About the stewardship work
This trip represents the beginning of a series of projects that will provide a demonstration of what restoration work can accomplish in the Beatys Butte area. By working to restore the hydrology and plant communities around springs and other mesic areas on the ODLT property we will be providing an example of what these areas can potentially look like: an example of a functioning community that has been missing from the surrounding landscape for likely over 100 years. With this example in place we will have an even more convincing argument to collaborate with the BLM on expanding restoration work to the dozens and dozens of other springs and mesic areas on public lands surrounding Beatys Butte.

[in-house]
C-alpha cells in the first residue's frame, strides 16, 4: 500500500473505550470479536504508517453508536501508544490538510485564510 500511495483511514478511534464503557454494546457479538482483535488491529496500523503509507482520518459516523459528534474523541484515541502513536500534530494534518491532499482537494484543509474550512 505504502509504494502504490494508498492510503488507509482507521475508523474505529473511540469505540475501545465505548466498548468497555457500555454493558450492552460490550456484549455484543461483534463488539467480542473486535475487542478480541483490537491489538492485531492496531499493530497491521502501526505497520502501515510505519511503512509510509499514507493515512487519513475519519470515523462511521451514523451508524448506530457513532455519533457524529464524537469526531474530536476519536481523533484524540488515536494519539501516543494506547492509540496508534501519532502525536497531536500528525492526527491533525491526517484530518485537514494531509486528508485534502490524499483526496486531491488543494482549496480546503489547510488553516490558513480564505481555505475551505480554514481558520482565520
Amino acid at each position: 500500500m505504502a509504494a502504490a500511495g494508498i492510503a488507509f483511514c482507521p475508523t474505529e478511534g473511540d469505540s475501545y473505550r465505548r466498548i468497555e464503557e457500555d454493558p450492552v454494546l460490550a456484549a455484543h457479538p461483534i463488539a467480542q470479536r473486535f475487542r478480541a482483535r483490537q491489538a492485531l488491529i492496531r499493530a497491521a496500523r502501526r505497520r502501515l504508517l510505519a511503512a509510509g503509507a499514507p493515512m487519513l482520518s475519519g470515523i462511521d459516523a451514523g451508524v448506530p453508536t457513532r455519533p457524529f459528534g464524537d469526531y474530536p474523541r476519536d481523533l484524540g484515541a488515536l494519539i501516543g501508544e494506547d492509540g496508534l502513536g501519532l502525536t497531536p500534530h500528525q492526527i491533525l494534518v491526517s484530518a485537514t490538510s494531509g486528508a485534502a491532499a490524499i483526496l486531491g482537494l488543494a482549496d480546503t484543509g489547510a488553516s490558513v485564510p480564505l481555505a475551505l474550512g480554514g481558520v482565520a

On this trip we will focus on “step one” which is improving the hydrology of the site in preparation for planting. First we will cut out the giant sagebrush that moved in after the spring outflow eroded down and the surrounding area dried out. Then we will use use that material and a few rocks to build what riparian restoration professionals would refer to as “structure”, but to anyone else, might look like tiny beaver dams in the creek to act as “speed bumps” to slow the water, raise the water table and allow the stream bed to “aggrade” (opposite of “erode”). We will be doing this mostly in dry channels to get them ready for flows in the spring of 2024. As soon as we see that the hydrology recovers enough (perhaps a year or two down the road) we can plant native riparian and mesic plants to hold it all together again. These areas will then become incredible “grocery stores” providing rare and highly sought after plant, insect and animal resources for a wide number of species!